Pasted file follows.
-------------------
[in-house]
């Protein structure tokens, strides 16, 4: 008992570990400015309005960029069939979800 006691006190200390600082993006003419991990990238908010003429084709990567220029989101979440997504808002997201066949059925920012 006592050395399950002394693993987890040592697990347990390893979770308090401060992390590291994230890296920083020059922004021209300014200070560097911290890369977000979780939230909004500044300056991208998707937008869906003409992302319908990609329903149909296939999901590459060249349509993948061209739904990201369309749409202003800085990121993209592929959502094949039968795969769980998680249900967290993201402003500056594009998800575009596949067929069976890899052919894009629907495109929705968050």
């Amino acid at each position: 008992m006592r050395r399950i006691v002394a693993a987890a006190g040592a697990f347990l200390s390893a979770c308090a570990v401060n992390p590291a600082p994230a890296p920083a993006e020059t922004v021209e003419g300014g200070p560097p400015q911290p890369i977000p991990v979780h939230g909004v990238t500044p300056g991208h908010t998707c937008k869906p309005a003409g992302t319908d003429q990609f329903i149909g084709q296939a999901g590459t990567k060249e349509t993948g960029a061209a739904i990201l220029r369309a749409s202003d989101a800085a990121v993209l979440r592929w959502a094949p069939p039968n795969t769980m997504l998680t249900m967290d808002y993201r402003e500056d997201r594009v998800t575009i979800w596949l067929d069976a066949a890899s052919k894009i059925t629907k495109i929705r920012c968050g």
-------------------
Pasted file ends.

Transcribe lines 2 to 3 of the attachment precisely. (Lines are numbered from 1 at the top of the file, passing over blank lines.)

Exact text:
């Protein structure tokens, strides 16, 4: 008992570990400015309005960029069939979800 006691006190200390600082993006003419991990990238908010003429084709990567220029989101979440997504808002997201066949059925920012 006592050395399950002394693993987890040592697990347990390893979770308090401060992390590291994230890296920083020059922004021209300014200070560097911290890369977000979780939230909004500044300056991208998707937008869906003409992302319908990609329903149909296939999901590459060249349509993948061209739904990201369309749409202003800085990121993209592929959502094949039968795969769980998680249900967290993201402003500056594009998800575009596949067929069976890899052919894009629907495109929705968050």
């Amino acid at each position: 008992m006592r050395r399950i006691v002394a693993a987890a006190g040592a697990f347990l200390s390893a979770c308090a570990v401060n992390p590291a600082p994230a890296p920083a993006e020059t922004v021209e003419g300014g200070p560097p400015q911290p890369i977000p991990v979780h939230g909004v990238t500044p300056g991208h908010t998707c937008k869906p309005a003409g992302t319908d003429q990609f329903i149909g084709q296939a999901g590459t990567k060249e349509t993948g960029a061209a739904i990201l220029r369309a749409s202003d989101a800085a990121v993209l979440r592929w959502a094949p069939p039968n795969t769980m997504l998680t249900m967290d808002y993201r402003e500056d997201r594009v998800t575009i979800w596949l067929d069976a066949a890899s052919k894009i059925t629907k495109i929705r920012c968050g």